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Number 03 (18.07.2002)
Subject SERVEMPLOI: Impact of innovations on women’s work
Major results
Contribution SERVEMPLOI is an investigation into women’s employment and development prospects in two European service sectors – retailing and financial services. The TSER project (January 1999 to December 2001) covered 8 countries – Denmark, France, Germany, Ireland, Italy, Spain, Sweden, and the UK.

Research questions

These were the central questions addressed in the project:

  • What is the impact of technical and organisational innovations on the work processes of female employees in junior positions, and on the knowledge content of their work?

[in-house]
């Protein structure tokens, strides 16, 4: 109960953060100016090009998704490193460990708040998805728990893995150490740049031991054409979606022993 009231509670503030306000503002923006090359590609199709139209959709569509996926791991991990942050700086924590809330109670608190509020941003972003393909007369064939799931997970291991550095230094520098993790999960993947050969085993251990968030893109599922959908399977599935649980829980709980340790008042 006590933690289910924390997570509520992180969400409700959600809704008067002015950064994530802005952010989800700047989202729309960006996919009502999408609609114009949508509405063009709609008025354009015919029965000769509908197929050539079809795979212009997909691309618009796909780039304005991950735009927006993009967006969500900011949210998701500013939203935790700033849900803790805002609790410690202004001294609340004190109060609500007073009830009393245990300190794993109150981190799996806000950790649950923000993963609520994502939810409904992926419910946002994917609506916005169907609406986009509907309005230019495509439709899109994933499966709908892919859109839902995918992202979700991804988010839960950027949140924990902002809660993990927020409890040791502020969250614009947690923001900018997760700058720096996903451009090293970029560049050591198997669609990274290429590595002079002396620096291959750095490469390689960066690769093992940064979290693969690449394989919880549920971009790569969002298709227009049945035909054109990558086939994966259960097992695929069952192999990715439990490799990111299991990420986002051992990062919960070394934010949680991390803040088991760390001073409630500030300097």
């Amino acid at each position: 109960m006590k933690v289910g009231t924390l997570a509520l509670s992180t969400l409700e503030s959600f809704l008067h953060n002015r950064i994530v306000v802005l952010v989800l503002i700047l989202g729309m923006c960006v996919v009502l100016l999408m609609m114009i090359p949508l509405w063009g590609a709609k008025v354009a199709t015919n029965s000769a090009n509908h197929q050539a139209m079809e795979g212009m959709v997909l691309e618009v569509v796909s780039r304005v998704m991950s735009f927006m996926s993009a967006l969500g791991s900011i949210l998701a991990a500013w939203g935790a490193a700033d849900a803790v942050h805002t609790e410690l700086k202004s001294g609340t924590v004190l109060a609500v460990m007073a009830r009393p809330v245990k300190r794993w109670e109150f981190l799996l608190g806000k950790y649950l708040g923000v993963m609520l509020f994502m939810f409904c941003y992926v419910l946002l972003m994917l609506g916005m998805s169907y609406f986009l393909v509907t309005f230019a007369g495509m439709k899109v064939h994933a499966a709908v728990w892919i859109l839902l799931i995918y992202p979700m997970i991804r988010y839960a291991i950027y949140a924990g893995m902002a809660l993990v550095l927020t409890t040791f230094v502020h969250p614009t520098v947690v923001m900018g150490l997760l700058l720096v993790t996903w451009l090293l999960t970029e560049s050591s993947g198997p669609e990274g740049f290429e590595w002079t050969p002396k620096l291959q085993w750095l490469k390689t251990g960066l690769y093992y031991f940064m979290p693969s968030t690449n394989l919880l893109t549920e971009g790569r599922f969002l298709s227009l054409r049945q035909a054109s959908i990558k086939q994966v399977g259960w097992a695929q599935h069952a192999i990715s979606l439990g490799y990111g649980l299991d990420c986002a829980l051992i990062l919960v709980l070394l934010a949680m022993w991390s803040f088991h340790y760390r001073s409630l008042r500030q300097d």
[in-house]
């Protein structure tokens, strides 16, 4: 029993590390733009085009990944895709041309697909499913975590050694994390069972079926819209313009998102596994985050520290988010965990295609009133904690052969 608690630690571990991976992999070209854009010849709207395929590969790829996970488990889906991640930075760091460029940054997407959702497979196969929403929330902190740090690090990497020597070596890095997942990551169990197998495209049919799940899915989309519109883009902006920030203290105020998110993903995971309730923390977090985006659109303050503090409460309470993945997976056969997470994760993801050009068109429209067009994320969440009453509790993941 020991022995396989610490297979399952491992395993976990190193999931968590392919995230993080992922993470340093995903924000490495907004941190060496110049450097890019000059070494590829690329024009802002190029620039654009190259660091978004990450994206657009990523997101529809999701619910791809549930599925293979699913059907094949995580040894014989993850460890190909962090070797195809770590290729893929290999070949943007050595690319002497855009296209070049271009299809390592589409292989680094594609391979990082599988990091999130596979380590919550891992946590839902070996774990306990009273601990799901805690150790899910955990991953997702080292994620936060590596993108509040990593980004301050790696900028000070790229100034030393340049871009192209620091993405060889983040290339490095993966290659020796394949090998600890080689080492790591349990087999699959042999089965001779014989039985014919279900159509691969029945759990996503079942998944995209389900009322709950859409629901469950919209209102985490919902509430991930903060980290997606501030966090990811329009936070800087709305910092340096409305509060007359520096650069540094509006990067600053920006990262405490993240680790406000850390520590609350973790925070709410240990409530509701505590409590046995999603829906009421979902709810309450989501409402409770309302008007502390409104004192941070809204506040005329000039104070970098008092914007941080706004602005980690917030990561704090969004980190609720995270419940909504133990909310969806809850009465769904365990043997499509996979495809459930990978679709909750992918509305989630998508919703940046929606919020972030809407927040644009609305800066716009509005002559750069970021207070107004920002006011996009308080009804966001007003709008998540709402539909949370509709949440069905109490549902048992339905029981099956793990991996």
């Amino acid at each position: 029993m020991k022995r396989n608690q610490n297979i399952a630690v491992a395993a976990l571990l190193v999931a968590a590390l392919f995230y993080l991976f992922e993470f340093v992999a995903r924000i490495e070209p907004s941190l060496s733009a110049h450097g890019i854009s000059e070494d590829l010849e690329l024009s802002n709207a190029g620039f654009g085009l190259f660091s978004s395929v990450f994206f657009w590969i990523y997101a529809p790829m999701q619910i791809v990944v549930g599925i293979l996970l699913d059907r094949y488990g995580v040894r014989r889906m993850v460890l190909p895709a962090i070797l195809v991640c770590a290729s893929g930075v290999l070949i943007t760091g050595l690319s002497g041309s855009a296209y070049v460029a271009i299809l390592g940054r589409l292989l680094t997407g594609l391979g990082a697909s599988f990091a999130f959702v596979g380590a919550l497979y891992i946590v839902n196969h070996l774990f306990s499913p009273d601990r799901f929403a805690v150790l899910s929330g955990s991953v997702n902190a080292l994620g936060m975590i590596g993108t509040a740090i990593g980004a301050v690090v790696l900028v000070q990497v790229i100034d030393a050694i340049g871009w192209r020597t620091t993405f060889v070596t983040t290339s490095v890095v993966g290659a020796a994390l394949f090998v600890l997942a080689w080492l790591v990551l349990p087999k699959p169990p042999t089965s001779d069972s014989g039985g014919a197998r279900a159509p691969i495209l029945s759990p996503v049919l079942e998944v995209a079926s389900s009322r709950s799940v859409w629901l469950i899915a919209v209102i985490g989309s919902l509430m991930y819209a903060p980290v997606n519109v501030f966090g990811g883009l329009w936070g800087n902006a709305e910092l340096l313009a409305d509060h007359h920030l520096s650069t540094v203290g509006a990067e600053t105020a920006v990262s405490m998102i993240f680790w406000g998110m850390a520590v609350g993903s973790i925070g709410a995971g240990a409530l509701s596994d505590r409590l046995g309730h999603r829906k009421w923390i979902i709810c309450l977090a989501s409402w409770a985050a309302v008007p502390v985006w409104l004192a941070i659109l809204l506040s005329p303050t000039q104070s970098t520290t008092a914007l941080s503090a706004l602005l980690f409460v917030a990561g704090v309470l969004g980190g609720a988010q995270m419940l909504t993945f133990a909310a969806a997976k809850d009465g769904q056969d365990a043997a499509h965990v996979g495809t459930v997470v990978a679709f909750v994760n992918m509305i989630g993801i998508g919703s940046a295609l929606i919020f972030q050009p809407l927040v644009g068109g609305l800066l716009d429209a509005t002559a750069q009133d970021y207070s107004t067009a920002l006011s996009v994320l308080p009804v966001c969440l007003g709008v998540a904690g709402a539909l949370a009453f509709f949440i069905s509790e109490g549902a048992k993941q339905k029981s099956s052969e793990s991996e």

• What opportunities exist for these employees to develop and utilise skills, competencies or expertise in their work?
  • How does this affect their 'employability' and opportunities for personal development, within firms and beyond them?
  • Is the ‘Knowledge Economy’ relevant to women in junior positions and are they able to harness its potential?
  • What differences are to be found across countries?

Innovative research methods

The researchers conducted case studies of retailing and financial services firms in all 8 countries, examining the work performed, the expertise deployed, and the personal development prospects open to female employees at lowest levels of these organisations. In a particularly innovative part of the empirical research, the researchers also conducted a two-year qualitative panel study of selected women moving within firms, between firms, into or out of employment, or becoming self-employed. They interviewed the informants bi-monthly on changes in their organisations and in their personal work, on new tasks taken on and training received, and on their progress in the labour market.